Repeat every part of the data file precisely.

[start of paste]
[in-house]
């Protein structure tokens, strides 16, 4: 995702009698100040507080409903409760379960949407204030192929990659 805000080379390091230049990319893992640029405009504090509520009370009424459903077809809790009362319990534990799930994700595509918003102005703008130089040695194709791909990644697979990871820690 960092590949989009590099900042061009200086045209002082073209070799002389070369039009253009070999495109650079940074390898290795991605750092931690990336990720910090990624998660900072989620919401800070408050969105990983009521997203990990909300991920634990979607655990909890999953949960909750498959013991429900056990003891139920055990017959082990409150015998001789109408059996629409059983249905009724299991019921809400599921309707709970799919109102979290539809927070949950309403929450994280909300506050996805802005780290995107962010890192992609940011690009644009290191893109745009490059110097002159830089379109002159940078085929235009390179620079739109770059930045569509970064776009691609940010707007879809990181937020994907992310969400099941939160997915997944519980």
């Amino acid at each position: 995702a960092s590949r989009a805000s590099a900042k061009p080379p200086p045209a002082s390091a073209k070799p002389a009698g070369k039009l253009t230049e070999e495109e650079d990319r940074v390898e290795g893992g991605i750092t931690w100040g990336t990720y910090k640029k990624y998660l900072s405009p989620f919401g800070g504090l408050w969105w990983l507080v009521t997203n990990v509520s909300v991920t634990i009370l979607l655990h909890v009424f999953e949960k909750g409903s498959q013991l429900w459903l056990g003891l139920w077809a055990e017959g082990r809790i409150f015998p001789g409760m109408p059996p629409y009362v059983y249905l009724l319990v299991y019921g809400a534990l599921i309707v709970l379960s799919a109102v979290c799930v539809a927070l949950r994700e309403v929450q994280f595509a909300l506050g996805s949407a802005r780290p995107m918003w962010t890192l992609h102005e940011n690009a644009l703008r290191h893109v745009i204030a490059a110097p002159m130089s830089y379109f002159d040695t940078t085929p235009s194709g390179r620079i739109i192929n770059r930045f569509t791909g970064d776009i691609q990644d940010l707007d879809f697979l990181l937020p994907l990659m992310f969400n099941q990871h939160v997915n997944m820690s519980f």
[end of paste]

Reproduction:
[in-house]
């Protein structure tokens, strides 16, 4: 995702009698100040507080409903409760379960949407204030192929990659 805000080379390091230049990319893992640029405009504090509520009370009424459903077809809790009362319990534990799930994700595509918003102005703008130089040695194709791909990644697979990871820690 960092590949989009590099900042061009200086045209002082073209070799002389070369039009253009070999495109650079940074390898290795991605750092931690990336990720910090990624998660900072989620919401800070408050969105990983009521997203990990909300991920634990979607655990909890999953949960909750498959013991429900056990003891139920055990017959082990409150015998001789109408059996629409059983249905009724299991019921809400599921309707709970799919109102979290539809927070949950309403929450994280909300506050996805802005780290995107962010890192992609940011690009644009290191893109745009490059110097002159830089379109002159940078085929235009390179620079739109770059930045569509970064776009691609940010707007879809990181937020994907992310969400099941939160997915997944519980």
């Amino acid at each position: 995702a960092s590949r989009a805000s590099a900042k061009p080379p200086p045209a002082s390091a073209k070799p002389a009698g070369k039009l253009t230049e070999e495109e650079d990319r940074v390898e290795g893992g991605i750092t931690w100040g990336t990720y910090k640029k990624y998660l900072s405009p989620f919401g800070g504090l408050w969105w990983l507080v009521t997203n990990v509520s909300v991920t634990i009370l979607l655990h909890v009424f999953e949960k909750g409903s498959q013991l429900w459903l056990g003891l139920w077809a055990e017959g082990r809790i409150f015998p001789g409760m109408p059996p629409y009362v059983y249905l009724l319990v299991y019921g809400a534990l599921i309707v709970l379960s799919a109102v979290c799930v539809a927070l949950r994700e309403v929450q994280f595509a909300l506050g996805s949407a802005r780290p995107m918003w962010t890192l992609h102005e940011n690009a644009l703008r290191h893109v745009i204030a490059a110097p002159m130089s830089y379109f002159d040695t940078t085929p235009s194709g390179r620079i739109i192929n770059r930045f569509t791909g970064d776009i691609q990644d940010l707007d879809f697979l990181l937020p994907l990659m992310f969400n099941q990871h939160v997915n997944m820690s519980f």